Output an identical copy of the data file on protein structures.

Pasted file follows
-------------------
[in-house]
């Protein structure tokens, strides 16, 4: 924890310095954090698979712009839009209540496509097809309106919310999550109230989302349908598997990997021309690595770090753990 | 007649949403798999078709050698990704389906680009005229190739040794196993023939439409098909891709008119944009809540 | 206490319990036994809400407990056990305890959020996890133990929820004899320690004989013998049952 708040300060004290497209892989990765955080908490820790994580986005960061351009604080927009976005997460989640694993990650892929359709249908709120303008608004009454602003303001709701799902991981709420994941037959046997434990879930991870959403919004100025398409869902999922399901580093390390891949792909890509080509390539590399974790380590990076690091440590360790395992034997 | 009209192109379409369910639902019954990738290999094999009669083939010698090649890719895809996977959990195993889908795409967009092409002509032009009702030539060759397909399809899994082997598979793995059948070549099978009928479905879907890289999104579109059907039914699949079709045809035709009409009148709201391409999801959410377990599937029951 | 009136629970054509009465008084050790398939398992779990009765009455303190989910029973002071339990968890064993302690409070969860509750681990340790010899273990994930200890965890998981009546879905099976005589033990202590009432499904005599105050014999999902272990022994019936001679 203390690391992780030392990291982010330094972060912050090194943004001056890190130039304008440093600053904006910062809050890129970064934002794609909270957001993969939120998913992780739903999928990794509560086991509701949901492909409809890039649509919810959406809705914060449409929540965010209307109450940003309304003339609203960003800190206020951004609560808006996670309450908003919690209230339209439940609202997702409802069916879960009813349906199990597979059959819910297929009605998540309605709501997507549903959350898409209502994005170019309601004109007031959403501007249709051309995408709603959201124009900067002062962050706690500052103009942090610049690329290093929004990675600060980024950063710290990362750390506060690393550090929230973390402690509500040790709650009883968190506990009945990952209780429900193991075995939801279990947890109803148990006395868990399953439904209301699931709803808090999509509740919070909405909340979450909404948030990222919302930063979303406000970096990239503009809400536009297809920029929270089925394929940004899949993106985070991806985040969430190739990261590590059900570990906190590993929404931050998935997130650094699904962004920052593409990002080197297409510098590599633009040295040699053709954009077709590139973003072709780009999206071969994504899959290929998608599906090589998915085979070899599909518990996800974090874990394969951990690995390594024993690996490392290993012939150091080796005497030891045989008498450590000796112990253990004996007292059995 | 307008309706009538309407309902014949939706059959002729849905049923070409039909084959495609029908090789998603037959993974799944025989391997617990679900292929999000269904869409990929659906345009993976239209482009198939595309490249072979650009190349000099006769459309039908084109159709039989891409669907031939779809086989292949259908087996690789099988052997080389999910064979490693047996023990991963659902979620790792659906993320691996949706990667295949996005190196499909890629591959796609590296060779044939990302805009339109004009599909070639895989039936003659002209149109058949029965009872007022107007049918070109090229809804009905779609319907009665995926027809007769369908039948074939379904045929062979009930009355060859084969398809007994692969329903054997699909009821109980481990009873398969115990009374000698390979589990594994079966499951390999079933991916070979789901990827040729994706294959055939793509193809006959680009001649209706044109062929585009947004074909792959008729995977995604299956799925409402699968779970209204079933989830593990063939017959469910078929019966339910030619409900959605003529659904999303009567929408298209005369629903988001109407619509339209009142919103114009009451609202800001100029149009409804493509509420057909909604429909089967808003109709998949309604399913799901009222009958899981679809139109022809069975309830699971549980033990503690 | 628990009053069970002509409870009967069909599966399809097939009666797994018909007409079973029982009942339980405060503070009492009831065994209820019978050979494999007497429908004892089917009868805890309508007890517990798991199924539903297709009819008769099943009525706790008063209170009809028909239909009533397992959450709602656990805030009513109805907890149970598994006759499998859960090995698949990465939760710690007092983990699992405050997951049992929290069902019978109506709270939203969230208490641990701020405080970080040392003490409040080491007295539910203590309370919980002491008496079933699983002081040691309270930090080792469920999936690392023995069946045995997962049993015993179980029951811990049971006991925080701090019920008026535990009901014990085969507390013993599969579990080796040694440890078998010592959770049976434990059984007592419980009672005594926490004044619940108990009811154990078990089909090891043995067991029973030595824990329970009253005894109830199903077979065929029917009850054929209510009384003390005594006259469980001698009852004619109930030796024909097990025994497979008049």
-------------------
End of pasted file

[in-house]
């Protein structure tokens, strides 16, 4: 924890310095954090698979712009839009209540496509097809309106919310999550109230989302349908598997990997021309690595770090753990 | 007649949403798999078709050698990704389906680009005229190739040794196993023939439409098909891709008119944009809540 | 206490319990036994809400407990056990305890959020996890133990929820004899320690004989013998049952 708040300060004290497209892989990765955080908490820790994580986005960061351009604080927009976005997460989640694993990650892929359709249908709120303008608004009454602003303001709701799902991981709420994941037959046997434990879930991870959403919004100025398409869902999922399901580093390390891949792909890509080509390539590399974790380590990076690091440590360790395992034997 | 009209192109379409369910639902019954990738290999094999009669083939010698090649890719895809996977959990195993889908795409967009092409002509032009009702030539060759397909399809899994082997598979793995059948070549099978009928479905879907890289999104579109059907039914699949079709045809035709009409009148709201391409999801959410377990599937029951 | 009136629970054509009465008084050790398939398992779990009765009455303190989910029973002071339990968890064993302690409070969860509750681990340790010899273990994930200890965890998981009546879905099976005589033990202590009432499904005599105050014999999902272990022994019936001679 203390690391992780030392990291982010330094972060912050090194943004001056890190130039304008440093600053904006910062809050890129970064934002794609909270957001993969939120998913992780739903999928990794509560086991509701949901492909409809890039649509919810959406809705914060449409929540965010209307109450940003309304003339609203960003800190206020951004609560808006996670309450908003919690209230339209439940609202997702409802069916879960009813349906199990597979059959819910297929009605998540309605709501997507549903959350898409209502994005170019309601004109007031959403501007249709051309995408709603959201124009900067002062962050706690500052103009942090610049690329290093929004990675600060980024950063710290990362750390506060690393550090929230973390402690509500040790709650009883968190506990009945990952209780429900193991075995939801279990947890109803148990006395868990399953439904209301699931709803808090999509509740919070909405909340979450909404948030990222919302930063979303406000970096990239503009809400536009297809920029929270089925394929940004899949993106985070991806985040969430190739990261590590059900570990906190590993929404931050998935997130650094699904962004920052593409990002080197297409510098590599633009040295040699053709954009077709590139973003072709780009999206071969994504899959290929998608599906090589998915085979070899599909518990996800974090874990394969951990690995390594024993690996490392290993012939150091080796005497030891045989008498450590000796112990253990004996007292059995 | 307008309706009538309407309902014949939706059959002729849905049923070409039909084959495609029908090789998603037959993974799944025989391997617990679900292929999000269904869409990929659906345009993976239209482009198939595309490249072979650009190349000099006769459309039908084109159709039989891409669907031939779809086989292949259908087996690789099988052997080389999910064979490693047996023990991963659902979620790792659906993320691996949706990667295949996005190196499909890629591959796609590296060779044939990302805009339109004009599909070639895989039936003659002209149109058949029965009872007022107007049918070109090229809804009905779609319907009665995926027809007769369908039948074939379904045929062979009930009355060859084969398809007994692969329903054997699909009821109980481990009873398969115990009374000698390979589990594994079966499951390999079933991916070979789901990827040729994706294959055939793509193809006959680009001649209706044109062929585009947004074909792959008729995977995604299956799925409402699968779970209204079933989830593990063939017959469910078929019966339910030619409900959605003529659904999303009567929408298209005369629903988001109407619509339209009142919103114009009451609202800001100029149009409804493509509420057909909604429909089967808003109709998949309604399913799901009222009958899981679809139109022809069975309830699971549980033990503690 | 628990009053069970002509409870009967069909599966399809097939009666797994018909007409079973029982009942339980405060503070009492009831065994209820019978050979494999007497429908004892089917009868805890309508007890517990798991199924539903297709009819008769099943009525706790008063209170009809028909239909009533397992959450709602656990805030009513109805907890149970598994006759499998859960090995698949990465939760710690007092983990699992405050997951049992929290069902019978109506709270939203969230208490641990701020405080970080040392003490409040080491007295539910203590309370919980002491008496079933699983002081040691309270930090080792469920999936690392023995069946045995997962049993015993179980029951811990049971006991925080701090019920008026535990009901014990085969507390013993599969579990080796040694440890078998010592959770049976434990059984007592419980009672005594926490004044619940108990009811154990078990089909090891043995067991029973030595824990329970009253005894109830199903077979065929029917009850054929209510009384003390005594006259469980001698009852004619109930030796024909097990025994497979008049």